Byte-ing into an Apple,
Dec. 23, 1986
Did I ever tell you about the first computer I used? If I did, bear with me while I retell the story....
Home computers were new on the market in the '80s and Apple was giving away computers to schools. Our school principal had put our school on the Apple list without telling anyone. Two days before Christmas break, the principal called me down to the office. The school was receiving an Apple computer tomorrow and I was chosen as the guardian of the school's new computer
because I was the science teacher.
Until that moment I was one of the many who still had not entered into the computer age. Oh, I'd made a few brief forays such as taking an introductory class at the junior college and playing around with PLATO at the library. But I'd not undertaken any serious computer activities. Basically, all I knew about
computers was what I'd read in the newspapers. And now in two weeks I was supposed to have a weekly computer class for eight groups of students in grades five through eight?!!
After the surprise wore off, reaction set in. What was I going to do with this one-eyed monster? Bytes, bits, ROM, RAM, and Rem were all words in a foreign language that I would have to learn quickly. Any machine that came packed in six boxes and had four thick instruction manuals had to be a monster!
I spent the days after Christmas sitting on the floor unpacking boxes, trying to figure out how to assemble the computer. It didn't help that the written instructions did not match the diagrams in the manuals, or that two pieces were missing.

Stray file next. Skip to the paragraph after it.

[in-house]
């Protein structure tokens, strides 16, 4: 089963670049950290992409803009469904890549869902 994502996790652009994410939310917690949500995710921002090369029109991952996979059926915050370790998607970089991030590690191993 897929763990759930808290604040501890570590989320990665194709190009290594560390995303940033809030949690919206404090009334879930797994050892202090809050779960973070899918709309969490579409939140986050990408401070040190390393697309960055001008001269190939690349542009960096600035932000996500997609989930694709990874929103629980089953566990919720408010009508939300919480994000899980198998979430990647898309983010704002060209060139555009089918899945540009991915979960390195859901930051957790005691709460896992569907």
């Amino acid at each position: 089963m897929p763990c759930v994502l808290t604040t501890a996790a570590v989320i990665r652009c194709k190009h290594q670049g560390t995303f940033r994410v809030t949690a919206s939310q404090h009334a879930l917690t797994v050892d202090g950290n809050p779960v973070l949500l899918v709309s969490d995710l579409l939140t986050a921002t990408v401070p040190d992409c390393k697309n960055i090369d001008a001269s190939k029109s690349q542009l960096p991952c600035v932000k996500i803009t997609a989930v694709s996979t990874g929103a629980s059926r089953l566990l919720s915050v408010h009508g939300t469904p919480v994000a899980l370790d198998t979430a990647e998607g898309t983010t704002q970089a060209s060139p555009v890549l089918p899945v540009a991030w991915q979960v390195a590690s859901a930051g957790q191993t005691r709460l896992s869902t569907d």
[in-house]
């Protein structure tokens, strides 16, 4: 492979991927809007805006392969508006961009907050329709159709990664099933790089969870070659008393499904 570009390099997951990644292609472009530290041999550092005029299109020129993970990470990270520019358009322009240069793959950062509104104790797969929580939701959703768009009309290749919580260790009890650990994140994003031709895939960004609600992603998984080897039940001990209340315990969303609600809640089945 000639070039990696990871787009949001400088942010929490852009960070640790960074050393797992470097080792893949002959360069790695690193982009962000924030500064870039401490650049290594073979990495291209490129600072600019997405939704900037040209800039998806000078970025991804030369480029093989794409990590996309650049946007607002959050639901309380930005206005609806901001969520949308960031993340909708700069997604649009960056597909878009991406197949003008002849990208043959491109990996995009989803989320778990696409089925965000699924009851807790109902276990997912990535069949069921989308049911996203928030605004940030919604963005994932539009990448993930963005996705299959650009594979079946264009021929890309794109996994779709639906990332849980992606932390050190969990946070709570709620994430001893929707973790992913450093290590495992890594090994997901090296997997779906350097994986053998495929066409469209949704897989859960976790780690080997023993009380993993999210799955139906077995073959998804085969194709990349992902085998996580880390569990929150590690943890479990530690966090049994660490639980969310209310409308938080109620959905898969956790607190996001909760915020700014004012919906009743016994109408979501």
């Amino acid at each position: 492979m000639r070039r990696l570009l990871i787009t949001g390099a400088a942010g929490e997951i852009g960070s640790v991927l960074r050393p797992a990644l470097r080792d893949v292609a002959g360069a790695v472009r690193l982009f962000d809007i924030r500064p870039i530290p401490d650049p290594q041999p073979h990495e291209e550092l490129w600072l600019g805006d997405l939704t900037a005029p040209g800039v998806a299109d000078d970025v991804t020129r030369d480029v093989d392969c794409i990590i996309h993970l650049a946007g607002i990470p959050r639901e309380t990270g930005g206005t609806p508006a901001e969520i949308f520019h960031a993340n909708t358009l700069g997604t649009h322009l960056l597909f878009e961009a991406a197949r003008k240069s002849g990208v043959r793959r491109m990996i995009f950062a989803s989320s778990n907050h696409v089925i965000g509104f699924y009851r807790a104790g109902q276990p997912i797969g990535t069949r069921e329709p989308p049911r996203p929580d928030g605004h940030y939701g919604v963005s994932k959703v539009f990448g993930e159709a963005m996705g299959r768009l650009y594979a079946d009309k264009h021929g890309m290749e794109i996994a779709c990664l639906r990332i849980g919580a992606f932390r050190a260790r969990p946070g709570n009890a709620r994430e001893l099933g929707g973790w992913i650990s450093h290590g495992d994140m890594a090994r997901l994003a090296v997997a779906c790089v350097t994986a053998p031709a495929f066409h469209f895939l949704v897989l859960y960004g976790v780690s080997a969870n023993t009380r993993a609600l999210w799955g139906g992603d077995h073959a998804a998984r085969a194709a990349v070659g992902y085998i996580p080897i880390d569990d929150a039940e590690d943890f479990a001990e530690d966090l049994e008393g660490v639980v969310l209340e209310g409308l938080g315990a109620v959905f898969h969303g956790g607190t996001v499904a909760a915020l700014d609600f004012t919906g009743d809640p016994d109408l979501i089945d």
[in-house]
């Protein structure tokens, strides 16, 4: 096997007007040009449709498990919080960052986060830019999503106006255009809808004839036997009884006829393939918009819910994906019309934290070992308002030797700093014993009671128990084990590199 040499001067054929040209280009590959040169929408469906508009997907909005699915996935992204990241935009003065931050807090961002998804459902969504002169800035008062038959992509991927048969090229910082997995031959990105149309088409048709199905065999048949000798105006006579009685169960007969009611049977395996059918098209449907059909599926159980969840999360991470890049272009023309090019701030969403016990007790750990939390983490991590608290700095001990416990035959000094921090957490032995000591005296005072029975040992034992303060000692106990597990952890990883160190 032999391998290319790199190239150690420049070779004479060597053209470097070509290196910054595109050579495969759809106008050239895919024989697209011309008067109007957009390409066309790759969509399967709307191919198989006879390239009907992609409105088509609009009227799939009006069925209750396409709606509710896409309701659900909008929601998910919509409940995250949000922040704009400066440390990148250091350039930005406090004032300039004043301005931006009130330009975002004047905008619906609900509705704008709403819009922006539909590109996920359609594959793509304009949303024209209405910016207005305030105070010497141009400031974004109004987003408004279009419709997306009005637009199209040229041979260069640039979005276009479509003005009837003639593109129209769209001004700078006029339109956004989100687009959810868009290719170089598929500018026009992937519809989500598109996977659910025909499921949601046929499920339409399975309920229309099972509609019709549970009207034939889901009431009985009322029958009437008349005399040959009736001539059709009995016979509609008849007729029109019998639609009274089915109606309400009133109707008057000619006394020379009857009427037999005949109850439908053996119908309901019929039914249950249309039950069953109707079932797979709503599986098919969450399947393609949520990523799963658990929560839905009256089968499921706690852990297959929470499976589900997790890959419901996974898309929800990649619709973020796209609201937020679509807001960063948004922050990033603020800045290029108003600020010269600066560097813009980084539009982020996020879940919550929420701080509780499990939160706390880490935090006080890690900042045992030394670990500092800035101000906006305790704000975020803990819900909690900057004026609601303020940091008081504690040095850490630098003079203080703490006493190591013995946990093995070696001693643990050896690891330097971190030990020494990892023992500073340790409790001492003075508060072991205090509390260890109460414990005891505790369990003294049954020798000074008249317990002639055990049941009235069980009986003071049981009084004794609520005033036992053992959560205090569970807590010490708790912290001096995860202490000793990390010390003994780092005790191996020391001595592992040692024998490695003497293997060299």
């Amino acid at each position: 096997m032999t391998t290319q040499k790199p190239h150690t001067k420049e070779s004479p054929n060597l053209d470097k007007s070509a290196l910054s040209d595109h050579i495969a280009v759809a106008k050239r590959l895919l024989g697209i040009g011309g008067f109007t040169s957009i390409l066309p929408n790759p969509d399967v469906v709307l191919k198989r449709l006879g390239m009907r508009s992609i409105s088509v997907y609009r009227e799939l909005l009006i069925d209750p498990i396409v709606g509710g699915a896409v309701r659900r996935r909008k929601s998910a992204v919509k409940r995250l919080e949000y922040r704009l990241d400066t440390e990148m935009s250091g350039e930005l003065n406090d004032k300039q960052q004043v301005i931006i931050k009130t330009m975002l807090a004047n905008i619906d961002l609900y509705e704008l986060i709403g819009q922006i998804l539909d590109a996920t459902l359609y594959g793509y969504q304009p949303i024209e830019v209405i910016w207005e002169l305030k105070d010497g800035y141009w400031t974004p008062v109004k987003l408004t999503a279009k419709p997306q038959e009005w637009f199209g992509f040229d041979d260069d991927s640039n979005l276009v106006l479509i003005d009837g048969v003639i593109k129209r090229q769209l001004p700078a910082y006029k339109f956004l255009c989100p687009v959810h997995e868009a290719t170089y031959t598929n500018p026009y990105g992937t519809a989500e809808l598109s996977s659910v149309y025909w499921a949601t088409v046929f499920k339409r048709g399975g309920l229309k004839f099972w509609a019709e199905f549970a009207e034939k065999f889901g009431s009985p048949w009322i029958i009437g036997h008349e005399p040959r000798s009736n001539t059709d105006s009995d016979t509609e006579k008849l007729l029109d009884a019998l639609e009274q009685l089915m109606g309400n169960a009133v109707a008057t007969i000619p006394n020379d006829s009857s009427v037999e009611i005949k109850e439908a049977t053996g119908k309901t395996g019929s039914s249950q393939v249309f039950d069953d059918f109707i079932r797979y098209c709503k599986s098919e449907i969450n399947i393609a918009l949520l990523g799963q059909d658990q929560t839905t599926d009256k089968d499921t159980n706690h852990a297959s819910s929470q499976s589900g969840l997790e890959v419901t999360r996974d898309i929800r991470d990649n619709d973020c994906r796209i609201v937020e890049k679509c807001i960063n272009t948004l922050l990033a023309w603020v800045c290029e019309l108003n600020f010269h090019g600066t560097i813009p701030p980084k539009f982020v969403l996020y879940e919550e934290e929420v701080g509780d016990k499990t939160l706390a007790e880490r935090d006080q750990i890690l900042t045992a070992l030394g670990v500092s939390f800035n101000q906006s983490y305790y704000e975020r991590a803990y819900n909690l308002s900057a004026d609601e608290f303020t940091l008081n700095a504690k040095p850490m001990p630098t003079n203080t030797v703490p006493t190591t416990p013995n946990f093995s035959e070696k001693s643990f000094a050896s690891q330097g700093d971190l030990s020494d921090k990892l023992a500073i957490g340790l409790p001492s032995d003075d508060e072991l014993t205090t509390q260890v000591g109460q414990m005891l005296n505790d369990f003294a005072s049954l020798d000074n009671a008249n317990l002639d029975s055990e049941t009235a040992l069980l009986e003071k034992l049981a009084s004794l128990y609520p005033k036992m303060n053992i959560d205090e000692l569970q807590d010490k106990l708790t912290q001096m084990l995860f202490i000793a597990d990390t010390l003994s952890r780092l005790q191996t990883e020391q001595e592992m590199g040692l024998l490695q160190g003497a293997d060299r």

Off I traipsed to a store in a distant suburb where I was assured they had the missing pieces as well as some children's books on programming. Finally, all the parts were assembled.
The next direction said to "Boot the computer." Boot the computer? Was I really supposed to kick the machine? By this time I was sorely tempted to boot the thing out the window!
I spent the next day calling everyone I could think of that knew anything about computers. I finally learned that "boot the computer" meant “insert disk into disk drive and turn on the computer.” Right then and there I decided that computer techs had a weird sense of humor.
I held my breath, inserted what I hoped was the correct disc into the drive, and turned on the computer. To my amazement everything worked! Unfortunately, after everything was up and running, I had absolutely no idea what to do with the machine.
Several days of drilling myself on basic computer terms, writing flow charts, and attempting to write some simple programs convinced me of two things. First, I had a LOT more to learn.
Second, the material would have to be broken down into very small steps for classroom instruction.
I then made the first of several trips to the Museum of Science &
Industry as the museum not only had a computer display, but was selling computer-related items at the museum store. I bought a couple of simple programs, a set of twelve books that introduced Basic Programming for the Apple, and some blank discs.
Thank heavens the older students picked-up on computer stuff faster than I did! Somehow I made it through the next semester, staying one step ahead of them!
And that's how I started using computers.
Copyright © 2009 Anne Wallingford All Rights Reserved